Music pioneers who just missed out on the big time

The history of popular music is littered with examples of trailblazers who, for whatever reason – poor luck, bad deals, being ahead of their time – didn’t get the props they deserved. Sometimes, time catches up with them and at the heart of Arena’s excellent new documentary series American Epic are scores of songwriters whose influence on the course of music in the US and beyond is finally coming into focus.

This list looks at three featured in the series, alongside four others, and we’re just scratching the surface. Who do you think has been overlooked by music history? We’d love to hear your views on Twitter.

Will Shade

Part 1 of American Epic tells the story of how record companies travelled the American south in the 1920s recording the music of ordinary working people. “It was the first time America heard itself,” narrator Robert Redford says, before giving over the second half of the episode to Will Shade, driving force behind the Memphis Jug Band.

Groups like the Memphis Jug Band were too poor to afford instruments, so they made do with what they could get their hands on, including jugs, washboards and kazoos. Shade’s group got a reputation performing on Beale Street in Memphis in the 20s and 30s, and became famous locally, playing to both black and white people. Their raw sound is credited as being proto-rhythm and blues, yet when that style of music, along with swing, took over in the 40s and 50s, the Memphis Jug Band faded from view.

In the above clip Nas makes a direct link between the group and rap music today, saying: “The Memphis Jug Band, it sounds like something today. These guys are talking about women, carrying guns, protecting their honour, chasing after someone who’s done them dirty… This is not high-society black folks they’re singing about; this is the down-under, street, wild black folks. And it’s the same as rap music today.”

Shade counted electric blues musician Charlie Musselwhite among his friends and admirers. In the episode, Musselwhite recalls that Shade would sing the song I’ll Get a Break Before Long later in life. He died in 1966 without anyone really knowing his music, but now, as Musselwhite says: “All these years later, right down on Beale Street by Handy Park there’s a brass note with Will’s name right on it.”

Grandmaster Caz

The Sugarhill Gang’s Rapper’s Delight is an iconic song in the history of American music – hip hop’s first hit. It begins with Wonder Mike’s legendary lyrics, “I said a hip hop the hippie the hippie / To the hip hip hop and you don’t stop / The rock it to the bang bang boogie,” before the second MC on the track, Big Bank Hank, comes in with his verse: “Check it out, I’m the C-A-S-AN, the O-V-A and the rest is F-L-Y / You see, I go by the code of the doctor of the mix and these reasons I’ll tell you why.”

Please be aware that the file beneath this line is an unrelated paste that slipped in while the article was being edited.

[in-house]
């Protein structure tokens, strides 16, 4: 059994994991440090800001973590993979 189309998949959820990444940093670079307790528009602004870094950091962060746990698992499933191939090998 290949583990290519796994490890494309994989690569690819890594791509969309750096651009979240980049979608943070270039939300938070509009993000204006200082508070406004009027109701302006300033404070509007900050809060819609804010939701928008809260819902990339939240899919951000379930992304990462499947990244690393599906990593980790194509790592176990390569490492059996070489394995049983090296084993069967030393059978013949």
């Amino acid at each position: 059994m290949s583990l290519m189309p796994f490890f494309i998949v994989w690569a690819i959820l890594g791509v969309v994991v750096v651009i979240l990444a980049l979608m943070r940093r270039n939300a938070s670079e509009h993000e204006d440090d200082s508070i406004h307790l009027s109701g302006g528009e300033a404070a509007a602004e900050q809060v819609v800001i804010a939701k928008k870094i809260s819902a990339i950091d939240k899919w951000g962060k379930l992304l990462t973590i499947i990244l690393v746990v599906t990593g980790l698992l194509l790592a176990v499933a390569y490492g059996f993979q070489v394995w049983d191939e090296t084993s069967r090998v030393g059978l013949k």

And if you’ve always wondered why someone called Big Bank Hank introduced himself as Casanova Fly, it’s because he reportedly nicked his rhymes from Grandmaster Caz of the Cold Crush Brothers, previously known as Casanova Fly.

In 2014, Caz told the BBC World Service what happened (above, from four minutes): “Hank and I were friends and Hank got a job in a pizza shop in New Jersey, called Crispy Crust Pizza. One day, Sylvia Robinson [Sugar Hill Records co-founder and producer of Rapper’s Delight] walks in and hears him lip-synching to one of my tapes. She asked him, ‘Why don’t you come outside and do that for my songs – we’re auditioning people to become part of this group I’m putting together.”

Hank, who was also Caz’s manager, got the job and became a star. Caz never sued and never got a credit, unlike Nile Rodgers and Bernard Edwards of Chic, who threatened legal action over the use of their song Good Times in Rapper’s Delight.

“Chic’s Nile Rodgers wasn’t happy, but he now says Rapper’s Delight is one of his favourite tracks,” The Sugarhill Gang’s Master Gee recently told the Guardian. “It is one of his most lucrative – we gave him a credit. Then it turned out that Hank’s rhymes had been written by another MC, Grandmaster Caz. We’ve given him credit in public and done shows with him, and he’s cool about it. But I’m sure it bothers him every time he hears it.”

Laura Nyro

In a 2010 Guardian article, music journalist and Saint Etienne member Bob Stanley credits Laura Nyro with being “the first non-folk female singer-songwriter”, adding: “She defied all categories in the late-60s, and Laura Nyro’s music makes more sense now, after four decades of her influence trickling down.”

Her style was to combine elements of doo-wop and soul into Brill Building-like songwriting – best exemplified on the albums Eli and the Thirteenth Confession (1968) and New York Tendaberry (1969) – and she might have become very famous indeed if she hadn’t asked filmmaker D. A. Pennebaker to not include her performance in his film of the 1967 Monterey Pop Festival, convinced that she’d been booed while playing. However, a new profile of Nyro in Uncut magazine reveals that when Pennebaker reviewed his footage in 1997, he discovered that the audience were crying out, “Beautiful!” Nyro died from ovarian cancer, aged just 49, before she could take up Pennebaker’s offer to watch the footage again.

Nyro also turned down the chance to play Woodstock, but she was well-known and highly respected by other musicians at the time. Peter, Paul & Mary, Barbra Streisand and The 5th Dimension all had hits with her songs in the late-60s and early-70s, and she would go on to influence countless other songwriters, including Joni Mitchell, Elton John, Carole King, Jackson Browne, Tori Amos and Bette Midler, who presented a Radio 2 documentary about Nyro in 2005.

Nyro became a Rock and Roll Hall of Fame inductee in 2012, 15 years after her death.